One argument against proposing “first doses first” in major news media is that it might make vaccine hesitant communities feel like one COVID vaccine dose is enough.
But it still seems to me like this might be a much better health outcome even for them than a two-dose regimen. It’s possible that getting the R0 down and establishing herd immunity faster would protect the vaccine hesitant more than getting them to go from one shot to two.
Of course, this doesn’t entirely overcome the objection that it would still be better to not debate the topic in major news media, to preserve willingness to get the second shot. But then again, if the “first shots first” plan is better not just in general, but for the vaccine hesitant, then that argument loses much of its force.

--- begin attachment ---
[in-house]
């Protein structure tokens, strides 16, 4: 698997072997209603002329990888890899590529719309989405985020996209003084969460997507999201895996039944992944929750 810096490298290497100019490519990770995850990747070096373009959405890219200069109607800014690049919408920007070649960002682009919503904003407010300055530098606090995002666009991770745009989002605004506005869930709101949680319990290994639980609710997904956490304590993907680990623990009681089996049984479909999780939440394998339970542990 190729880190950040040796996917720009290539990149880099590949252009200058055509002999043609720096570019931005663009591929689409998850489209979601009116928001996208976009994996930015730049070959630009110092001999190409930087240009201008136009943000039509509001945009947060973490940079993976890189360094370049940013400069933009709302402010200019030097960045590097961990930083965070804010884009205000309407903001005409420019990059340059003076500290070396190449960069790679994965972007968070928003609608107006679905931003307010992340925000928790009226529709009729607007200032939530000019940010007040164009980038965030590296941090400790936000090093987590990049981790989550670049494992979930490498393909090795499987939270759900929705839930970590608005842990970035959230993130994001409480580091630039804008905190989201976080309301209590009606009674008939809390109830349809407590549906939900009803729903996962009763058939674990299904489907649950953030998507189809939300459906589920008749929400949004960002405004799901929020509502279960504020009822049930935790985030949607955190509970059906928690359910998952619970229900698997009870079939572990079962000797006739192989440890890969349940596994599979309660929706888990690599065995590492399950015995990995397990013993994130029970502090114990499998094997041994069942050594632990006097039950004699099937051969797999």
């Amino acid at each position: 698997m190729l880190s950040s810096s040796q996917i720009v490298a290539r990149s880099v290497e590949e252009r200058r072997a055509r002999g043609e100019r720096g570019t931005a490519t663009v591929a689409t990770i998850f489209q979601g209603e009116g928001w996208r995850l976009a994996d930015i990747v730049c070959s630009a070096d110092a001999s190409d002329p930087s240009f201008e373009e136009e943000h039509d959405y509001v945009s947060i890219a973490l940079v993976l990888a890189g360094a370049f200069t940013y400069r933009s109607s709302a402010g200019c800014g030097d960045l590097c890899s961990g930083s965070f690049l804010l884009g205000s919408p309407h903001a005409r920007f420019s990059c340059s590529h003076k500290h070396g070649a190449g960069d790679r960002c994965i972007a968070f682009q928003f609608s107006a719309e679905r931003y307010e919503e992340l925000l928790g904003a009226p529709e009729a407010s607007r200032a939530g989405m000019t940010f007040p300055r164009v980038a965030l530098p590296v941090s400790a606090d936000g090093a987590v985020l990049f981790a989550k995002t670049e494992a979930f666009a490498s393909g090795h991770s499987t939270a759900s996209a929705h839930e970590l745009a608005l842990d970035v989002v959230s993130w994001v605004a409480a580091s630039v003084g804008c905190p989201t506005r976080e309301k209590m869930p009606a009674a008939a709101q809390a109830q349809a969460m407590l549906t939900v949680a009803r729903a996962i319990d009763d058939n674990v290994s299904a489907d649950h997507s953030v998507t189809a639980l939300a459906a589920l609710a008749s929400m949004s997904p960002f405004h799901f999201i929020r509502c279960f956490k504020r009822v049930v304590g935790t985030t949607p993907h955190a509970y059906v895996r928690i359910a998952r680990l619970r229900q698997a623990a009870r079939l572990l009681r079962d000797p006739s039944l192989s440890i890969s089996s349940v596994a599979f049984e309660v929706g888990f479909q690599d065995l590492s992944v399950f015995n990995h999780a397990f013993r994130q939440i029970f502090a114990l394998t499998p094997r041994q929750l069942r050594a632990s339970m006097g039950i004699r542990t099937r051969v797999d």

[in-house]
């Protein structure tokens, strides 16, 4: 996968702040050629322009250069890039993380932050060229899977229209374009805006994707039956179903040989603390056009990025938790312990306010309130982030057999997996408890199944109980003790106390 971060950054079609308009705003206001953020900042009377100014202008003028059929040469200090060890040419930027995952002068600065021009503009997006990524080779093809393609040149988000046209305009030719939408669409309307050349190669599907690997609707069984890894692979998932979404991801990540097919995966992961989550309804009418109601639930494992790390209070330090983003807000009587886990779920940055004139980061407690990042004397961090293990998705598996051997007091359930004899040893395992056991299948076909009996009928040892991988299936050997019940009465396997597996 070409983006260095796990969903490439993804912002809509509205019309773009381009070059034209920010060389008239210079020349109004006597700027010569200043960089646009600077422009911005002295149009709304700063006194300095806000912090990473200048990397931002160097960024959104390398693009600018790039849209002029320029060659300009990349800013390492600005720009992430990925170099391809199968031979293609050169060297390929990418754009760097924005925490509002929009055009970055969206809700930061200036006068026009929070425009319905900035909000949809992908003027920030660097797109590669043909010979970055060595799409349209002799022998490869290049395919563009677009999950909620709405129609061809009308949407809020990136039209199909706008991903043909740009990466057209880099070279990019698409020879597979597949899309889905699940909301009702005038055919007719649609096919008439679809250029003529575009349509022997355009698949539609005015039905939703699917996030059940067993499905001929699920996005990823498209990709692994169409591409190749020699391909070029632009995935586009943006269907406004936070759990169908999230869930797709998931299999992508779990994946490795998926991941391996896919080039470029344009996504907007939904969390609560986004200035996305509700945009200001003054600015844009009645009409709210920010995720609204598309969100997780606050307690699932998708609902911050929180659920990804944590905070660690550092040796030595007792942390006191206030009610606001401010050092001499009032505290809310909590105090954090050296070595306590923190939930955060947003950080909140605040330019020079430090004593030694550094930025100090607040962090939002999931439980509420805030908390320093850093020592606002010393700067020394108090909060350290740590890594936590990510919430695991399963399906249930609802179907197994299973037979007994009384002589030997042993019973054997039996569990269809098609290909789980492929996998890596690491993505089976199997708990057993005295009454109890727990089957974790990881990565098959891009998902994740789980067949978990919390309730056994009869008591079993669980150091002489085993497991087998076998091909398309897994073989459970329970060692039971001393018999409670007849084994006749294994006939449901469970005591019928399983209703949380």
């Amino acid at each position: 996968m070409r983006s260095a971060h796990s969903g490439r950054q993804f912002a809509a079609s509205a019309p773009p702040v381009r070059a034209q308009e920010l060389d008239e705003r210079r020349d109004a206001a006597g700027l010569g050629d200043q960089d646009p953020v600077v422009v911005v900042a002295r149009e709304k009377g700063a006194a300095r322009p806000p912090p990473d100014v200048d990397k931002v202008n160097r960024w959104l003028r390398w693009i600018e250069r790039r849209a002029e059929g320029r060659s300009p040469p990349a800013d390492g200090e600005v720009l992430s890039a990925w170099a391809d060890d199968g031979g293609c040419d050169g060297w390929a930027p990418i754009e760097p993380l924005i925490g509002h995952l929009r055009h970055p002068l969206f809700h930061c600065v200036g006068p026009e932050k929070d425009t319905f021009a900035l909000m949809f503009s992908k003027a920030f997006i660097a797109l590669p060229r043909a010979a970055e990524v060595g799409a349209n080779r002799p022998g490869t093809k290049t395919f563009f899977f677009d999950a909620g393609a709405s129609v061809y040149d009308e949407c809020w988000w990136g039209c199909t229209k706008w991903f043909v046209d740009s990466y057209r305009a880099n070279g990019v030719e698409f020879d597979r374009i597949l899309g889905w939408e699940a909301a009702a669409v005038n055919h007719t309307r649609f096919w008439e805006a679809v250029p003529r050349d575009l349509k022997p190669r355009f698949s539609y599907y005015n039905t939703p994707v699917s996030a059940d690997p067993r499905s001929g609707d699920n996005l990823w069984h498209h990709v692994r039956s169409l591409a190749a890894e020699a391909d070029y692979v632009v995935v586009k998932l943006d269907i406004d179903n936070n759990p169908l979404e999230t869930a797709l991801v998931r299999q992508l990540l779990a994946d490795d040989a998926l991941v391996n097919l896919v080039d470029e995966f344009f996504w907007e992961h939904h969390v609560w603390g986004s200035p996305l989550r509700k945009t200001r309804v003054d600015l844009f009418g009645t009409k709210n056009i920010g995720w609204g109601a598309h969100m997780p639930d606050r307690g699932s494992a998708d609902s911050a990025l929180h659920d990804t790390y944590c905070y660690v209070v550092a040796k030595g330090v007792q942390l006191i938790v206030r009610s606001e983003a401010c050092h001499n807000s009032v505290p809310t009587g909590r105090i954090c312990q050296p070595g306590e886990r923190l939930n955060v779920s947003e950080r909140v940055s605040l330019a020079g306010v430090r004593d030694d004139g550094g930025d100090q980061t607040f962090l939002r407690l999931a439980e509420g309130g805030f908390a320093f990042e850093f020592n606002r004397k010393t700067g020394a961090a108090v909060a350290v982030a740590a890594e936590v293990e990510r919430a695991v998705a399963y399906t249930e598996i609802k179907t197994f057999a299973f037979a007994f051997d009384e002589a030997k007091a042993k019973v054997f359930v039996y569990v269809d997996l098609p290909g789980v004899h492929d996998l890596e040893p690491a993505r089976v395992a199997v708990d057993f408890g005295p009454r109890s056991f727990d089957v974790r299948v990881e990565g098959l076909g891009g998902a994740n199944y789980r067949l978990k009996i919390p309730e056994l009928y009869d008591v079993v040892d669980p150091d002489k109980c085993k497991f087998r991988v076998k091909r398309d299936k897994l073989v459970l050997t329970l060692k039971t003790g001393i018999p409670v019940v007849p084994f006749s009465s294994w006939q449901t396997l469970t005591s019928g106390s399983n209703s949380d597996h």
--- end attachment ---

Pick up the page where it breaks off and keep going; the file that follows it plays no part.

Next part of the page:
To be cynical, perhaps the people arguing to keep “first doses first” off the front page of the newspaper actually want a FDF regime, but also want a “second-dose positive” regime in which the vaccine hesitant are more willing to get that second dose. So they want to quietly install a de facto FDF regime with no public debate or announcement, while still pretending like all experts agree we should do second doses first?
If so, pulling the wool over the eyes of the vaccine hesitant does not seem like the way to build long-term trust. So it seems like it violates their right to informed consent on a community level? And hence for all the rhetoric about protecting these communities from themselves, it seems to me like the very open and straightforward FDF proponents are doing better by these communities both on a health and an ethics level than the “no public discussion group.”
But there are a LOT of “ifs” in this question, so what I really want to know is whether this particular line of thinking represented anywhere in the expert debate?